I am sitting in clinic. The desk with the computer that runs a version of Windows which is sought avidly by technology museums worldwide stands in front of me. The patient, who is clearly expecting unpleasant news is sitting next to the desk with his daughter.
In front of me, open, the large file. I am trying to keep track and dot down keywords of what we are discussing while maintaining eye contact with the patient and his daughter. In order to explain the problem in the lungs I am brining up the X-rays on the screen. I twist the computer screen as far as the short wire allows, so that the patient is able to appreciate the anatomy and how this might have affected the recent breathlessness.
I sometimes write a couple of lines on a piece of paper for the patient: the name of the diagnosis, the treatment, whom to contact. Not a lot. Then the patient leaves. I complete the notes, dictate a short letter and get the next file.
What I document in the consultation on paper and as a letter is key strategic information that allows me and my colleagues to pick-up at the next appointment what I thought was the likely cause for the problem that the patient presented with, the tests that are needed to confirm this and suggestions for treatment. More often then not documentation feels like a burden, a non-value added step that should be somebody else’s job. Much gets lost or might have accidental errors, a problem that becomes only apparent during complaints or legal cases. This is when doctors regret that they have not taken more time (that they did not have) to document what and what not they thought and said.
David Thorisson is an Emergency Physician who works in Sweden. He disagrees. In his electric world notes become a swift and crucial part of safety, especially for handover and other issues of patients safety. And he is right: If something goes wrong it is nearly always linked to flow of information. And the place where this information is held are the clinical records. (http://pricelesselectricalactivity.blogspot.co.uk/2013/07/doctors-should-write-more-medical-notes.html).
Leana Wen is a Boston Emergency Room resident who is sharing a related experience on her blog. Like me she encounters a patient, they sit on opposing sides of the computer screen, and at some point the patient asks to see the notes she is typing. She can’t turn the screen so the patient comes around the table. Now they are sitting next to each other. Working together on that screen. Doting down key information, remove incorrect entries. And the diagnosis becomes apparent. (http://www.npr.org/sections/health-shots/2014/08/14/340351393/when-patients-read-what-their-doctors-write).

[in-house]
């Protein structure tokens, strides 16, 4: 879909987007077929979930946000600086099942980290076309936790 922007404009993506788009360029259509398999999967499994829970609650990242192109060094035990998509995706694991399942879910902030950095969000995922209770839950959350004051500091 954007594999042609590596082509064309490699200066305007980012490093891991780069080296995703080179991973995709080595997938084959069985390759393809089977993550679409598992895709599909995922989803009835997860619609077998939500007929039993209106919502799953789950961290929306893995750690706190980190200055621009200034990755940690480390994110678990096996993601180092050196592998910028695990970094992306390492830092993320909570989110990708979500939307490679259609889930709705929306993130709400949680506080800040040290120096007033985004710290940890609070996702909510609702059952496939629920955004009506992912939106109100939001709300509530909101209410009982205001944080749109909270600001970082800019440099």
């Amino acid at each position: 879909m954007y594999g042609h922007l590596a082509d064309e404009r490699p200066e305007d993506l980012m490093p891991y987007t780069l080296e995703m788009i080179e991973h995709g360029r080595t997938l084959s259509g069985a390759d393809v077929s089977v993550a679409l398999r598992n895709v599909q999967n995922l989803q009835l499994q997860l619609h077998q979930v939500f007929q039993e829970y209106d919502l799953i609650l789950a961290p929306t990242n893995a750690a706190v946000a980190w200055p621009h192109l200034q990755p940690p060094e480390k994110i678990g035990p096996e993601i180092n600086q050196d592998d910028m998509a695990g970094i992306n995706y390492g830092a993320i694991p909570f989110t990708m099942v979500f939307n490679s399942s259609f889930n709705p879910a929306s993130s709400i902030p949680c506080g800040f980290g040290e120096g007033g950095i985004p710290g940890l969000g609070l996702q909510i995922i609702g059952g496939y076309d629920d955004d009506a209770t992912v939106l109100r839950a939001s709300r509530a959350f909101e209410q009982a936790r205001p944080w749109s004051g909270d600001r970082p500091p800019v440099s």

I have been trying to reflect on her experience. For projects where time is of the essence and we need to get results we often sit together and work off a single screen. Pair programming (sometimes called power programming) is a way to write code with one person coding and the other checking with regular switches between the roles. The fact of sitting next to each other with the notes in front might imply less hierarchy. Form shaping function.
In order to facilitate the transition to a more symmetrical partnership between patients and doctors Jan Walker and Tom Delbanco thought along similar lines when they embarked on building OpenNotes. OpenNotes is a a software platform that allows patients to review their doctors records. And interestingly in related research this is something that 80% of patients want to at least explore, test once. (http://www.bmj.com/content/350/bmj.g7785).
Does this change what doctors do? It probably does change the way that doctors record their thoughts. It might take a bit more time, but if the notes are better quality then handoff and related functions might actually improve safety. Bingo, form shaping function.
Time consuming? Stress full for doctors? You bet! But Peter Elias, a medical OpenNote user is brazen: “Few consultants complained that they are getting pressure from my patients to do the same. I simply said, tell me if it is a big problem and I will send my patients elsewhere. That was the end of it.”(http://www.kevinmd.com/blog/2014/07/physician-responds-opennotes-critics.html)
So what will be the effects of new shapes of working on
the environment in which they are deployed?
the behaviour of those working differently?
patient related outcomes ?